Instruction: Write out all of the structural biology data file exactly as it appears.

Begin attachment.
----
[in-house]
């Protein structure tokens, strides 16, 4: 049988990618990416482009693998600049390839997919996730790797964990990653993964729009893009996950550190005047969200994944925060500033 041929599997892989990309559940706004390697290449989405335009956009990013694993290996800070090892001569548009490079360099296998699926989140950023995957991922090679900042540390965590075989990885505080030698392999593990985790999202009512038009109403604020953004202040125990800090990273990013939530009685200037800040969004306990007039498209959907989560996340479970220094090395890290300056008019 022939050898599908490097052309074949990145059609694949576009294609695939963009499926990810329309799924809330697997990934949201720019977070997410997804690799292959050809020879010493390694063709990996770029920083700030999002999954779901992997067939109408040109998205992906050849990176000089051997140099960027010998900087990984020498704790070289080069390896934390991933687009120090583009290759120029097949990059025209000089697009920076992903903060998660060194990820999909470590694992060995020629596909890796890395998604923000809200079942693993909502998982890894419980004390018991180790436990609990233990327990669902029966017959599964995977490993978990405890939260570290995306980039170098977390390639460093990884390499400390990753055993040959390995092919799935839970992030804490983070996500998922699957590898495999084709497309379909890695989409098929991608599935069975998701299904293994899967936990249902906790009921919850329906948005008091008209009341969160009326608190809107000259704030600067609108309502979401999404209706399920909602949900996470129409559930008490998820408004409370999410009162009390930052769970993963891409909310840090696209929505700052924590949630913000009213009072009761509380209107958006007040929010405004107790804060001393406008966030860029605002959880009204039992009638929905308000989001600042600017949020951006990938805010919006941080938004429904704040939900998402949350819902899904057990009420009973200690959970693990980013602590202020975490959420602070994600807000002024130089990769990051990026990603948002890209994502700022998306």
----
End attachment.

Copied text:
[in-house]
């Protein structure tokens, strides 16, 4: 049988990618990416482009693998600049390839997919996730790797964990990653993964729009893009996950550190005047969200994944925060500033 041929599997892989990309559940706004390697290449989405335009956009990013694993290996800070090892001569548009490079360099296998699926989140950023995957991922090679900042540390965590075989990885505080030698392999593990985790999202009512038009109403604020953004202040125990800090990273990013939530009685200037800040969004306990007039498209959907989560996340479970220094090395890290300056008019 022939050898599908490097052309074949990145059609694949576009294609695939963009499926990810329309799924809330697997990934949201720019977070997410997804690799292959050809020879010493390694063709990996770029920083700030999002999954779901992997067939109408040109998205992906050849990176000089051997140099960027010998900087990984020498704790070289080069390896934390991933687009120090583009290759120029097949990059025209000089697009920076992903903060998660060194990820999909470590694992060995020629596909890796890395998604923000809200079942693993909502998982890894419980004390018991180790436990609990233990327990669902029966017959599964995977490993978990405890939260570290995306980039170098977390390639460093990884390499400390990753055993040959390995092919799935839970992030804490983070996500998922699957590898495999084709497309379909890695989409098929991608599935069975998701299904293994899967936990249902906790009921919850329906948005008091008209009341969160009326608190809107000259704030600067609108309502979401999404209706399920909602949900996470129409559930008490998820408004409370999410009162009390930052769970993963891409909310840090696209929505700052924590949630913000009213009072009761509380209107958006007040929010405004107790804060001393406008966030860029605002959880009204039992009638929905308000989001600042600017949020951006990938805010919006941080938004429904704040939900998402949350819902899904057990009420009973200690959970693990980013602590202020975490959420602070994600807000002024130089990769990051990026990603948002890209994502700022998306």